If you're curious to know more about who Miss Hokusai really was, you'll be interested in our article Katsushika O-Ei - The Real Miss Hokusai.

Otaku News

\ /

/

Recent News
Fireworks UK Anime Cinema Screening Reminder
An Interview with Toshimichi Mori of Arc System Works
An Interview with Katsura Sunshine
Ronja The Robber's Daughter UK Blu-ray and DVD Release Details
An Interview with Little Witch Academia Creators
Perfect Blue UK Halloween Cinema Screening Review
ReedPOP Acquires UK MCM Comic Con
Fireworks UK Anime Cinema Screening Details
Your Name DVD Competition
Little Witch Academia Creators to Appear at MCM London Comic Con October 2017

Recent DVD Reviews

One Punch Man Collection 1
One Punch Man Collection 1
Digimon Adventure Tri
Nisekoi: False Love (Season 2 Complete)
Love, Chunibyo & Other Delusions - Heart Throb (Blu-ray)
When Marnie Was There
Sound Euphonium! (Streaming 1-14)
Golden Time Part 2 (Blu-ray)
Ghost in the Shell: The New Movie
Terror In Resonance (Blu-ray)
My Teen Romantic Comedy SNAFU (Season 1)

DVD Review Archive

Recent Manga Reviews

The Birth of Kitaro
The Birth of Kitaro
One-Punch Man - Volume 1
A Bride's Story - Volume 2
Atomcat
The Book of Human Insects
PINK
Tokyo Cycle Girl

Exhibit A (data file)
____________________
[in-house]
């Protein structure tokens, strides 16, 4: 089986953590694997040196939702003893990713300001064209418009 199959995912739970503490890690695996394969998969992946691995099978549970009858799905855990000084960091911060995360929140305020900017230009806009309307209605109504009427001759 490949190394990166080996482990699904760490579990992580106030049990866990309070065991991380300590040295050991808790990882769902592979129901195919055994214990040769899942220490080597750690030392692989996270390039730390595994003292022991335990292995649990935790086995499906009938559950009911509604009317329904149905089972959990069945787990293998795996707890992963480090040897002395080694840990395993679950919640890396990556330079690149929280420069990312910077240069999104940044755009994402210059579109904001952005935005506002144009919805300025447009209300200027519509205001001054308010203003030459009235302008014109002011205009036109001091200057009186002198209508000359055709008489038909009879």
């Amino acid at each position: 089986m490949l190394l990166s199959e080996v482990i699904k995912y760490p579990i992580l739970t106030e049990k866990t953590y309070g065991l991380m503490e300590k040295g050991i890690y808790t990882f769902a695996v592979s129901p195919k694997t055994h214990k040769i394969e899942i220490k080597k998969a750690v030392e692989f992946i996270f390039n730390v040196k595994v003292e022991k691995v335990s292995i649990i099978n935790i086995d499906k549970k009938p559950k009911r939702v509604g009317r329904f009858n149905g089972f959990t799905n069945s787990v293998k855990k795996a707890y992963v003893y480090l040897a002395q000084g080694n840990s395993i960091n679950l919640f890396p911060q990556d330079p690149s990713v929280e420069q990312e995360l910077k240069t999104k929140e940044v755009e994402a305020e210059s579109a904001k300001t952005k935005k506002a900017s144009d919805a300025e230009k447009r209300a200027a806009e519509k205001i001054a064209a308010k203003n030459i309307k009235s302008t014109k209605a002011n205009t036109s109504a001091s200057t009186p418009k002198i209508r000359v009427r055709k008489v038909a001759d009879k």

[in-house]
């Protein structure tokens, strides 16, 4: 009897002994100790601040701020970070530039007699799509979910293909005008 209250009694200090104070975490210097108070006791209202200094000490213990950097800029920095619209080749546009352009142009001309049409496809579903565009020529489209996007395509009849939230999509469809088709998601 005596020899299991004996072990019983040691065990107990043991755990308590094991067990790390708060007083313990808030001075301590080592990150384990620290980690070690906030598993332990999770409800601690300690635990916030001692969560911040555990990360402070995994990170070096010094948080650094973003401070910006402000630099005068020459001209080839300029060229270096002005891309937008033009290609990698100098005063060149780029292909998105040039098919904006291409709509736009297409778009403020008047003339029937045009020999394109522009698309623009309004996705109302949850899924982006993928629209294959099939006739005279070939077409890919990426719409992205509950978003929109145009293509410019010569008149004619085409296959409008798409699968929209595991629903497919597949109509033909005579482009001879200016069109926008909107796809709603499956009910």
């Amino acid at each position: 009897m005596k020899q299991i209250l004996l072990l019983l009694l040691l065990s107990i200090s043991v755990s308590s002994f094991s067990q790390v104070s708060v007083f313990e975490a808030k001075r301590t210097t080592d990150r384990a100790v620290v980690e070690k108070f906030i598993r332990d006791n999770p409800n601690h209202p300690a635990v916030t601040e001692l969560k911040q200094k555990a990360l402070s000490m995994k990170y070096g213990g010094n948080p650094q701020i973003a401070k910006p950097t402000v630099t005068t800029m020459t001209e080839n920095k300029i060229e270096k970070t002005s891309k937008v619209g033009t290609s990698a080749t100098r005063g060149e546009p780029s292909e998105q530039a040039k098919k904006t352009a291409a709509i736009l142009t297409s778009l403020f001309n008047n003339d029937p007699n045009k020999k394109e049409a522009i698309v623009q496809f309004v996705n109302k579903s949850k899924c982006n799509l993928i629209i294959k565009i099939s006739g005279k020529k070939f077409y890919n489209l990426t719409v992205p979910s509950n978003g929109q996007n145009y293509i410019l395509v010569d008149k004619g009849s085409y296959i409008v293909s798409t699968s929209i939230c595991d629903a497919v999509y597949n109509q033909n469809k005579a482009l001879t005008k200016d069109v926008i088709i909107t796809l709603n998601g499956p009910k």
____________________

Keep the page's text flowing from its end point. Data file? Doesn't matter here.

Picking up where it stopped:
Shiawase Restaurant - Volume 1
A Bride's Story - Volume 1
Breathe Deeply

Manga Review Archive

Links We Like
Maliki
Helen McCarthy's Blog
Lego Howl's Moving Castle
DannyChoo.com
Emma Vieceli's Workblog
Jet Arts
AnnaTheRed's Bento Factory
Tokyo Mango

Link Archive

Links
Essential Reading
Nausicaa.net
Anime News Network
ICv2
Pirate Anime FAQ
Otaku Calendar

WebComics
AppleGeeks
Johnny Wander
MegaTokyo
Nemu-nemu
Three Panel Soul

UK Sites
Anime UK News
BritAnime
UK-Anime.net

US Dead Tree Magazines
Giant Robot
Otaku USA
Shonen Jump

UK Dead Tree Magazines
Neo Magazine
MYM

UK Anime Companies
Anime Limited
Manga Entertainment UK
MVM

Manga Publishers
Dark Horse Comics
GEN Manga
Kodansha Comics
Vertical
Viz
Yen Press

UK DVD Retailers
Amazon.co.uk
HMV
Play
Sendit

Import Retailers
Amazon.com
Animaxis
CD Japan
DVD Pacific
J-List
Play-Asia
Tokyo Otaku Mode

UK Focused Importers
Otaku.com
Otaku.co.uk
United Publications
 
\
/ \
All trademarks and copyrights on this page are owned by their respective owners.
Everything Else ©2002-2017 Otaku News